How to Get Rid of Carpenter Bees

By Andrea Pisani Babich | Advertiser Disclosure

If you have a wooden deck, wood siding on your home, or even a wooden picnic table in your backyard, chances are you’ve encountered a carpenter bee. Though a carpenter bee can be quite loud, it appears more threatening than it actually is. Here’s everything you need to know about carpenter bees, from how to identify them to steps you can take to get rid of them.

What do carpenter bees look like?

Carpenter bees have distinct, shiny black abdomens up to one inch long. Males are distinguished from females by a light spot on the front of their face. Additionally, female carpenter bees will have a visible stinger while male carpenter bees will not.

Carpenter bees are often mistaken for bumblebees, which are predominantly black and yellow with fuzzy hair and large bodies.

Carpenter Bee Carpenter bees have shiny, black abdomens with a slight purple tint

Identifying a carpenter bee infestation

Carpenter bees are most prevalent in the spring and summer. They prefer bare, unpainted, or weathered wood used in window trim, eaves, wooden decks, and outdoor furniture. Once carpenter bees find suitable wood, they will burrow into it to make their nests. They are excellent drillers—their tunnels are between six and 10 inches long while their tunnel networks have been observed to be as long as 10 feet.

Though most infestations will begin in the spring, carpenter bees can wreak havoc on wooden structures in and around your home throughout the year. A female carpenter bee will drill a quarter-sized hole into a wooden structure—like a deck or railing—and create tunnels to form a nest and lay her eggs.

Once the eggs hatch, carpenter bee offspring will return to their nest in the winter to stay warm, expanding the tunnel system as they settle in for the cold season.

This nesting habit creates the potential for severe damage to your wooden structures if left unattended, so it’s imperative that you eradicate the problem as soon as possible.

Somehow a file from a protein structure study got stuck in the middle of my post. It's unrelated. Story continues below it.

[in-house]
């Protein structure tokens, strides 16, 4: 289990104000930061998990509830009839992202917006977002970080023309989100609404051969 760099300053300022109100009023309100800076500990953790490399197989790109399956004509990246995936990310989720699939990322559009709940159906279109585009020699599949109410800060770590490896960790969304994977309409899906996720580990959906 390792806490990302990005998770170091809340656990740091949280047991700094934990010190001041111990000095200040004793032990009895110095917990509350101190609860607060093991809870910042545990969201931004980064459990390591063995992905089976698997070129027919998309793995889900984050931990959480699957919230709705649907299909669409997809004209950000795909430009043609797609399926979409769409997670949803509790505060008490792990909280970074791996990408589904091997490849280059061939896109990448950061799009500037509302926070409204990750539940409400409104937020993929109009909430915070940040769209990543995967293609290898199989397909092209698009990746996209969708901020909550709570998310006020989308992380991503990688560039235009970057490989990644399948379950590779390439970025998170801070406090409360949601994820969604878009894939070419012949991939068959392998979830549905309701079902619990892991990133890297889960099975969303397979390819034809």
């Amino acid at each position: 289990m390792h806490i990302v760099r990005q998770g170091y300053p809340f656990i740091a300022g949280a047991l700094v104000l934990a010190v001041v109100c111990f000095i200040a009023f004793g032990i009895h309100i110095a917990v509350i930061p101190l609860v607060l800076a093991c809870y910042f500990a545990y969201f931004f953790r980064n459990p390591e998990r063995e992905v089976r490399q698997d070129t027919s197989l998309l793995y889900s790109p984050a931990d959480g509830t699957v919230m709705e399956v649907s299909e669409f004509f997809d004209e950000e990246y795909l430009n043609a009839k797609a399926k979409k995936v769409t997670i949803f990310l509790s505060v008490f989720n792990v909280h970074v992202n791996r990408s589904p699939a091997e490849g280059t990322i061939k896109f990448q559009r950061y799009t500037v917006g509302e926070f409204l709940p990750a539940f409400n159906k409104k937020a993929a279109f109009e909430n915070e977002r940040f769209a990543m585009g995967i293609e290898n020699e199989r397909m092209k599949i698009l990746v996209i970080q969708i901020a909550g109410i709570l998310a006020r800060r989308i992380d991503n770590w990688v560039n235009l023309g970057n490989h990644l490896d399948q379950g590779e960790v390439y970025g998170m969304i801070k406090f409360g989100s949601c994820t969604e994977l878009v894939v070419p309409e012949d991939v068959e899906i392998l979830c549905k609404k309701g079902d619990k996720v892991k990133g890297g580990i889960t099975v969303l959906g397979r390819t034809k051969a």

Other signs of a carpenter bee infestation include:

  • Sawdust—When carpenter bees drill holes in wood, there will usually be sawdust around the area.
  • Pollen and fecal stains—There will be a yellowish powdery substance near the entrance hole, which is a combination of pollen and bee excrement.
  • Bee sightings—Male carpenter bees tend to be more aggressive with their flying habits than female bees and are more often noticed flying around the hole to the nest.

If you’re unsure of whether you have a carpenter bee problem or a different pest infestation, a trained professional can conduct an inspection, often for free.

Carpenter Bee Female carpenter bees will drill quarter-sized holes into wood

How to get rid of carpenter bees

Once you’ve identified that you have a carpenter bee infestation, try the following methods to get rid of these pests. Note: if you’re near a nest during the larval stage (early summer) or you’re treating a nest site, wear long-sleeved clothing that covers the skin, as well as gloves and a face mask.

  1. Scare bees with noise—Place a loud radio or speaker near carpenter bee nests. They may decide to vacate the nest rather than deal with the noise vibrations.
  2. Repel with citrus oils—Like other insects, carpenter bees do not like citrus scents. Make your own repellent using 5–8 drops of a citrus essential oil and one cup of water or by boiling citrus peels in water. Pour the solution in a spray bottle and spray nests thoroughly. Repeat often until the bees have evacuated their nests.